Myths & Facts
About Gout

Gout is a condition that affects roughly 8.3 million people in the United States. But surprisingly, it is often misunderstood. Here are some of the most common myths and facts about gout:



people

Myth

Women don’t get gout.

Fact

Gout may be 10x more common in men, until women reach menopause—but both men and women alike can develop the condition.

food

Myth

If I avoid high-purine foods and alcohol, I don't have to worry about gout.

Fact

Avoiding certain foods and beverages is a must, but diet alone may not be enough. Diet is not the main cause behind high uric acid. The bigger reason is the high uric acid your body makes, which includes both the over-production and under-elimination of uric acid.

feet

Myth

Gout flares always occur in the big toe.

Fact

The big toe is one of the most common parts of the body where a gout flare can occur. However, any joint in the body can be affected, including joints in the ankles, knees, hands, and feet.

dna

Myth

I heard King Henry the 8th had gout—isn’t it a disease of kings?

Fact

If only this were true. The fact is, anybody can get gout. With that said, it’s definitely more common in people who have other health conditions, like diabetes and high blood pressure. Genetics can also play a role.

big toe

Myth

If I don’t have a flare, it means I no longer have gout.

Fact

Unfortunately, even if you are not actively experiencing a flare, it doesn’t mean your gout is gone. That’s because gout is a chronic condition for which there is no real cure.

cherry

Myth

Eating cherries can cure gout.

Fact

Despite evidence that cherry juice can help reduce the number of flares, it is not a cure for gout.

Important Safety Information

DUZALLO can cause serious side effects, including:

Kidney Problems: Some people taking DUZALLO may have kidney problems, such as a sudden decrease in kidney function (acute kidney failure). Your healthcare provider may do blood tests to check your kidneys while you are taking DUZALLO.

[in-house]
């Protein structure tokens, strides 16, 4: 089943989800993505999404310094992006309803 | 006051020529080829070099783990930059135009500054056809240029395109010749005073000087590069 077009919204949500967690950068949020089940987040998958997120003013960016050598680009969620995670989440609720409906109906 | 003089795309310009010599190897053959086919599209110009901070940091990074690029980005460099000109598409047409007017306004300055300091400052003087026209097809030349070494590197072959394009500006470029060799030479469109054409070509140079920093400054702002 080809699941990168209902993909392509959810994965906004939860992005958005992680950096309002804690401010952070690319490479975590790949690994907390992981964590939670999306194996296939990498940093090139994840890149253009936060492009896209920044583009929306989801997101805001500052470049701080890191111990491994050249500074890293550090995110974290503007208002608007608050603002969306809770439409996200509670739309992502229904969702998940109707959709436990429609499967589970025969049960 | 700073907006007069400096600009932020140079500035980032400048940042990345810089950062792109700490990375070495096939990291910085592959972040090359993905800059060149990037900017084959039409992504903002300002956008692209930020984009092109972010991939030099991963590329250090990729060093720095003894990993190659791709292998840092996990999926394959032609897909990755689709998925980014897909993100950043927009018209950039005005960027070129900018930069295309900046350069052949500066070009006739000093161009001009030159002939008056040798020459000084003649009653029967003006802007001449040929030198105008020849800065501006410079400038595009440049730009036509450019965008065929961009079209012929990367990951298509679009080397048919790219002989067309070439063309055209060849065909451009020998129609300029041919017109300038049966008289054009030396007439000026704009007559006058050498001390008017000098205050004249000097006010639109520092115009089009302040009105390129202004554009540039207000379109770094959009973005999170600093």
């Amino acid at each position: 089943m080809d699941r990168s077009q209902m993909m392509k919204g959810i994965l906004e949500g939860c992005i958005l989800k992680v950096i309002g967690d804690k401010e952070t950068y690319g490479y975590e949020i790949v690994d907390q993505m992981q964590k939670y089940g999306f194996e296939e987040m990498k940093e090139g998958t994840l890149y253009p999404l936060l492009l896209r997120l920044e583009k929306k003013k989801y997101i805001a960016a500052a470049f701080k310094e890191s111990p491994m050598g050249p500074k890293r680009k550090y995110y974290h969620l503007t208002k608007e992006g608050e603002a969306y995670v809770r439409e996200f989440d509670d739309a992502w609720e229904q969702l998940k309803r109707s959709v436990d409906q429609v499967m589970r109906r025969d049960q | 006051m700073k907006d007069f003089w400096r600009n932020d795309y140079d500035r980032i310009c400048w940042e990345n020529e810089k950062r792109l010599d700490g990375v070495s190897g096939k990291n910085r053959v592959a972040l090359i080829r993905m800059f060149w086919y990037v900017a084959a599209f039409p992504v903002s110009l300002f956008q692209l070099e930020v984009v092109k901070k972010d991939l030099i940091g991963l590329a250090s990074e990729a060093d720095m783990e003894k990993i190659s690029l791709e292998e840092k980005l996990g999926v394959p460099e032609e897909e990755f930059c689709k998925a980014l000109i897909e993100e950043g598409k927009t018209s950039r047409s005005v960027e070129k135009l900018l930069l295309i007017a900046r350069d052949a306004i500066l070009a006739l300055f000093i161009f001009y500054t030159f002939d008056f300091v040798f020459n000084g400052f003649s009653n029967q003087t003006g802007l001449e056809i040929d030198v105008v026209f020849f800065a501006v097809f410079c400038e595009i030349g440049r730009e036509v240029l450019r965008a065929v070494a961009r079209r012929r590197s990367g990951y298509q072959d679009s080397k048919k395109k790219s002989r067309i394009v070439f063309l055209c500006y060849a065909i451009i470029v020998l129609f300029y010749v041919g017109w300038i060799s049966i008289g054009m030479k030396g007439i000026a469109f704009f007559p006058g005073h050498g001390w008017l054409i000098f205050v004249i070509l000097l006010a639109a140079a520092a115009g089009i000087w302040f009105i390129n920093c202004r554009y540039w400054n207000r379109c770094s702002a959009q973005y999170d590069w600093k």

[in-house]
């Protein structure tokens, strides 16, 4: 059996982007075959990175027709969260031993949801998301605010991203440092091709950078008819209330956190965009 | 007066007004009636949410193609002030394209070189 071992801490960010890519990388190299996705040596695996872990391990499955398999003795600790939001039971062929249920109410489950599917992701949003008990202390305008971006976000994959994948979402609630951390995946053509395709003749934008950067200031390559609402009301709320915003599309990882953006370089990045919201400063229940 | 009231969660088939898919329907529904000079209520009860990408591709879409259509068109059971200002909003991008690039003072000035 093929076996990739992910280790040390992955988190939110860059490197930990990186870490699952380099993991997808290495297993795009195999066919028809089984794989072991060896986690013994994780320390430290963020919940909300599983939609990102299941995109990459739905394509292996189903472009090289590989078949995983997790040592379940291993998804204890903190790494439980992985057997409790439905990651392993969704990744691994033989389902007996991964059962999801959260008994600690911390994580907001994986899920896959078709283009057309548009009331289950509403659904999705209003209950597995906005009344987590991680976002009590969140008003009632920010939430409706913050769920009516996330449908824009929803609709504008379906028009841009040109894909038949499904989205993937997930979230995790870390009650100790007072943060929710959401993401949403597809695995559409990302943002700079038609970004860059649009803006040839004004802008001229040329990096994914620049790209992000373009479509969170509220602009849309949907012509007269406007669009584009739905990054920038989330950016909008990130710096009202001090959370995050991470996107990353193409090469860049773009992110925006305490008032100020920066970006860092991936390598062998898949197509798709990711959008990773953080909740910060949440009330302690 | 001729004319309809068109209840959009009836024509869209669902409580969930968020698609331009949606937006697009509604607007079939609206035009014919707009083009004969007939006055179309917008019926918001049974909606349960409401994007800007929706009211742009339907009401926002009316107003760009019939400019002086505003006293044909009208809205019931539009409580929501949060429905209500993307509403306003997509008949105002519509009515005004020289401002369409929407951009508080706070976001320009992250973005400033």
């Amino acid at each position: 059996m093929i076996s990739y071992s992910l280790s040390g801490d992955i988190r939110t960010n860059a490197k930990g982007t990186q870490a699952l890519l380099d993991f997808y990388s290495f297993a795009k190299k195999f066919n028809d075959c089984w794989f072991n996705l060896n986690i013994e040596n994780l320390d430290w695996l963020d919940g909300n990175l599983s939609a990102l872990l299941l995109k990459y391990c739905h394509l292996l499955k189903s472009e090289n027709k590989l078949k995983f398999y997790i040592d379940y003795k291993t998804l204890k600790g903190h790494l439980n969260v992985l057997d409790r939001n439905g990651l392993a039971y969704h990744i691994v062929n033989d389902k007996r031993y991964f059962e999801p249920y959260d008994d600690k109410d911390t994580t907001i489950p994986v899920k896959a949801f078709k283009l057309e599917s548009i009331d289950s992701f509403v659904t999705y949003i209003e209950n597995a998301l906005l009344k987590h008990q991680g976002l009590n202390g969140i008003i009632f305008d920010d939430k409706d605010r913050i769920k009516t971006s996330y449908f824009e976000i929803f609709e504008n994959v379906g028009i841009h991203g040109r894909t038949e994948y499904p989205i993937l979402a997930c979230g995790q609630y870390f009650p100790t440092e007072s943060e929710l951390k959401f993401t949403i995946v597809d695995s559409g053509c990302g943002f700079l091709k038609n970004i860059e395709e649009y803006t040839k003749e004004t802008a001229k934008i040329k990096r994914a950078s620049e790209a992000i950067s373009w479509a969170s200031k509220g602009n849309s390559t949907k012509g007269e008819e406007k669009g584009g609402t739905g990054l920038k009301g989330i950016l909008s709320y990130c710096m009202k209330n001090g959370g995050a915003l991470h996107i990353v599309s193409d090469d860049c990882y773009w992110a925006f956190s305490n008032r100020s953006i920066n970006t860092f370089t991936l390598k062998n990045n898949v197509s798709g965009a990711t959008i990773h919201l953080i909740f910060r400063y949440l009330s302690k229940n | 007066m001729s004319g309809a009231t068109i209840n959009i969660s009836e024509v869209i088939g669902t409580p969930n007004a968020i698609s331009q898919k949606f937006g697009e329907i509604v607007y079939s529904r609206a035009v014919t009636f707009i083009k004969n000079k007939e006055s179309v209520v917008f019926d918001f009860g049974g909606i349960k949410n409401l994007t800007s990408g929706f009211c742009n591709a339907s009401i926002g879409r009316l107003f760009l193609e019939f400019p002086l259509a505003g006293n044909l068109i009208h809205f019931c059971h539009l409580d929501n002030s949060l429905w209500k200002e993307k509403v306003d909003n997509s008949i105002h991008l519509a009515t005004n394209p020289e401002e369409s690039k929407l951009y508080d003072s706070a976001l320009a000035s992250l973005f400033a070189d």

Serious Skin Rash and Serious Allergic Reactions: Severe and potentially life-threatening allergic reactions and skin reactions, including Stevens-Johnson syndrome, toxic epidermal necrolysis, and exfoliative dermatitis, have been reported in some people taking allopurinol, one of the components of DUZALLO. Stop taking DUZALLO and get emergency medical help if you have any of the following symptoms:

  • skin rash; blistering of the skin, mouth, nose, and genitals
  • painful red or purple skin that looks burned and peels off
  • joint pain; swollen glands
  • red, painful, watery eyes; persistent itching; hives
  • fever

Do not take DUZALLO if you have severe kidney problems, have received a kidney transplant or are on dialysis, have a fast breakdown of cancer cells that can lead to high uric acid (tumor lysis syndrome), have a rare inherited condition that causes too much uric acid in the blood (Lesch-Nyhan syndrome), or had a skin rash or other allergic reaction after taking allopurinol.

Liver Problems: Liver problems can happen in people who take DUZALLO. Call your healthcare provider if you have any of the following symptoms: loss of appetite, weight loss, feeling very tired, nausea or vomiting, yellowing of your skin or the white part of your eyes, itching, dark or brown (tea-colored) urine, or pain on the upper right side of your stomach.

Heart Problems: People who take DUZALLO can have serious heart problems, including heart attack and stroke. It is not known that DUZALLO causes these problems.

Blood Problems: DUZALLO can affect your bone marrow and cause low red blood cells, white blood cells, and platelets. If your blood cell counts become very low, you can get infections or have bleeding problems. Taking DUZALLO with certain other medicines can increase your chance of having blood problems.

Drowsiness: DUZALLO can cause you to be drowsy. Do not drive, operate heavy machinery, or do other dangerous activities until you know how DUZALLO affects you.

The most common side effects of DUZALLO include headache, flu, higher levels of blood creatinine (a measure of kidney function), heartburn (acid reflux), skin rash, nausea, and diarrhea. Tell your healthcare provider if you have any side effect that bothers you or that does not go away. These are not all of the possible side effects of DUZALLO. For more information, ask your healthcare provider or pharmacist.

What is DUZALLO?

DUZALLO is a prescription medicine that contains 2 medicines, a URAT1 inhibitor called lesinurad and a xanthine oxidase inhibitor called allopurinol. DUZALLO is used to lower uric acid levels in the blood in people with gout, when allopurinol alone has not worked well enough.

Please see Medication Guide and full Prescribing Information, including Boxed Warning.

Ironwood Contact Center for general inquiries: 1-844-374-4793.

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Important Safety Information

DUZALLO can cause serious side effects, including:

Kidney Problems: Some people taking DUZALLO may have kidney problems, such as a sudden decrease in kidney function (acute kidney failure). Your healthcare provider may do blood tests to check your kidneys while you are taking DUZALLO.